You might recognize the way winning managers think: it's the way we think sometimes, too.
I’ve got a power pitcher who can’t throw enough strikes because his mechanics are unrepeatable and I doubt he’ll ever be able to fix them. I have a DH with prodigious power but chronic and severe plantar fasciitis, so I can’t really use him in the outfield at all, which I had planned to do a few dozen times because I’ve got two guys out there who can’t hit righties. Now I’ve got to hope that they manage to hit them anyway, and also that they don’t break down under a 150-plus-game load since I can’t use my DH to spell them.
We’ve got what appears to be a viable second baseman just up from Triple-A, but you never know how kids will adapt and adjust up here. My solid no. 2 gap hitter has a great compact swing, never gets hurt, and shows up to play every day—but doesn’t get on base enough to take advantage of his speed (and isn’t a good bunter). My no. 1 starter is a superb control artist who’s finicky and will get surly if left alone during practice, which affects his performance. The season gets underway in three days and I still don’t know whether my slow-starting center- and left fielders will be ready for big-league action. They’re just skipping to their lou through spring training. The front office is supposed to be acquiring a lefty groundball specialist for me to use situationally, but I haven’t heard from the GM whether that deal has been green-lighted by ownership, and in any case we’re not even sure if his current club even wants to deal him.
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You think you have what it takes to be a major-league manager? In that case, Russell has several assignments for you.
We know. You could totally do it better than the pros. You'd have brought in a reliever for Pedro. You prove it most nights on your PlayStation. I bet you once played a whole season in MLB: The Show and went 102-60...or at least 35-15 in a shortened season.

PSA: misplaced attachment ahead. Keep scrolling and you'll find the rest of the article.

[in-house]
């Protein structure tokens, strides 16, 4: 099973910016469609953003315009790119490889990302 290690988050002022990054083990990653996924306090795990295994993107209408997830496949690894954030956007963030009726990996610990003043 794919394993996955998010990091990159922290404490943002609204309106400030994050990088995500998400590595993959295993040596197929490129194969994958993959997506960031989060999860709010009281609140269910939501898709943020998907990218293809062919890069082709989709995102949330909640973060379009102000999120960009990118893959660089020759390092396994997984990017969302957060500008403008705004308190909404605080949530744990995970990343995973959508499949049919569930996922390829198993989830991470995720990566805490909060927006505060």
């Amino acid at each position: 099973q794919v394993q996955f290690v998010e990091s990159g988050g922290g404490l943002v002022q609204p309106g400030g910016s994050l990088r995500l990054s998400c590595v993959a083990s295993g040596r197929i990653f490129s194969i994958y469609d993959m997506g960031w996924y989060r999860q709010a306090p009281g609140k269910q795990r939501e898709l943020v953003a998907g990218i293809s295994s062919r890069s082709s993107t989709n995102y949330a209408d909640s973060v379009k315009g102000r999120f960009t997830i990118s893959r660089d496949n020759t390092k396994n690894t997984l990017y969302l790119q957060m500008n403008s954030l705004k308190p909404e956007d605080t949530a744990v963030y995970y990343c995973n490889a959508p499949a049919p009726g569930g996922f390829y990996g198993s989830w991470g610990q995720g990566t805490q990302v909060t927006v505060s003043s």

If you’ll indulge me for a moment, let’s take a step back and talk a bit about sabermetrics – not baseball, but sabermetrics… baseball analysis in general, I suppose. You won’t need to do any math for this, either.
This is a thought I’ve been wanting to express for a while, but the occasion was a conversation between the always insightful Patriot (of the site Walk Like A Sabermetrician) and myself on Twitter, about Dale Murphy and the Hall of Fame. Now you may be asking yourself, what does Dale Murphy have to do with the Hall of Fame? Well, one man is campaigning vigorously for his admission, and managed to get an article about it published in SABR’s “The National Pastime” journal.
From the new UTK HQ, Will has news on the long-awaited return of Barry Bonds, a possible exit for Rafael Palmeiro, a note on the Yankees' rotation, and more.
Did it take a couple months for the Phillies to be rid of the tension that Larry Bowa inflicted or was his influence overstated? Are home runs down because of steroid testing? If so, how do you explain Albert Pujols? He has escaped steroid speculation, is certainly no smaller or less talented, plays in the same park, and probably will end the season with 40-45 homers. Heck, where's that young player we first heard was in the system a month ago? The reason intangibles stay intangibles is because the game resists our knowing. There's an endless combination of known, quantifiable things that happen and that cultivated randomness is a big part of its greatness.
We've tabulated this year's HACKING MASS results, and we've got ourselves a winner. Keith Lindahl led his imaginatively named squad to a fantastic 371.76 ESPN to easily capture the 2001 HACKING MASS title. Keith's winning team is a smorgasboard of stiffness: